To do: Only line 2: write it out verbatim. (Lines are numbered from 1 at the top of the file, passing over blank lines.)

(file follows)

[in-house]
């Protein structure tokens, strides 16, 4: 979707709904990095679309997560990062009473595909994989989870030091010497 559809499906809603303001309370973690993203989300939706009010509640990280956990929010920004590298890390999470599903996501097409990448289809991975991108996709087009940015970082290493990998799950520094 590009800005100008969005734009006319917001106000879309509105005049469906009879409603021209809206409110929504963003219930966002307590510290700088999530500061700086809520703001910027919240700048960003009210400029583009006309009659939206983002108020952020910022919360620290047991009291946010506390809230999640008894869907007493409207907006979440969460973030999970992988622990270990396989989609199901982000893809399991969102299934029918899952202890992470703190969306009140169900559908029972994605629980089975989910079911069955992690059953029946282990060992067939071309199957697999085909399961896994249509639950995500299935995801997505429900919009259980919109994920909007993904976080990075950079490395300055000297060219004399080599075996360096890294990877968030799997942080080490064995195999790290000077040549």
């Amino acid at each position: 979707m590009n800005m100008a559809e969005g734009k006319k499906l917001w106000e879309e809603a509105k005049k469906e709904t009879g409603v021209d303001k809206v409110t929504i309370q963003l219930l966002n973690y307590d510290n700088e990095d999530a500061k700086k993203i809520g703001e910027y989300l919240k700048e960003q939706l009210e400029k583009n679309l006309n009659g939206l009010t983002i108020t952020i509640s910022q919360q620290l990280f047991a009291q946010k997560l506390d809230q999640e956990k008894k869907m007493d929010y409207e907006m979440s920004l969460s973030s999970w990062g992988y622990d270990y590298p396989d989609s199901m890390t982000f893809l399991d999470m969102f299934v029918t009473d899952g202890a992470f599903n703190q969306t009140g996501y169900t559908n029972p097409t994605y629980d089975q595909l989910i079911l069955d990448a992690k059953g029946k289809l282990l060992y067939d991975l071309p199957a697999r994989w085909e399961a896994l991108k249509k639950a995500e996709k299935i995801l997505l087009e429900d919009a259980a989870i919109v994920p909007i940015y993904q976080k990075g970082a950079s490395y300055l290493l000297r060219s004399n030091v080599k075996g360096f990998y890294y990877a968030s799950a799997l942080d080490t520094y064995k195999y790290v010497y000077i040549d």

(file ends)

């Protein structure tokens, strides 16, 4: 979707709904990095679309997560990062009473595909994989989870030091010497 559809499906809603303001309370973690993203989300939706009010509640990280956990929010920004590298890390999470599903996501097409990448289809991975991108996709087009940015970082290493990998799950520094 590009800005100008969005734009006319917001106000879309509105005049469906009879409603021209809206409110929504963003219930966002307590510290700088999530500061700086809520703001910027919240700048960003009210400029583009006309009659939206983002108020952020910022919360620290047991009291946010506390809230999640008894869907007493409207907006979440969460973030999970992988622990270990396989989609199901982000893809399991969102299934029918899952202890992470703190969306009140169900559908029972994605629980089975989910079911069955992690059953029946282990060992067939071309199957697999085909399961896994249509639950995500299935995801997505429900919009259980919109994920909007993904976080990075950079490395300055000297060219004399080599075996360096890294990877968030799997942080080490064995195999790290000077040549």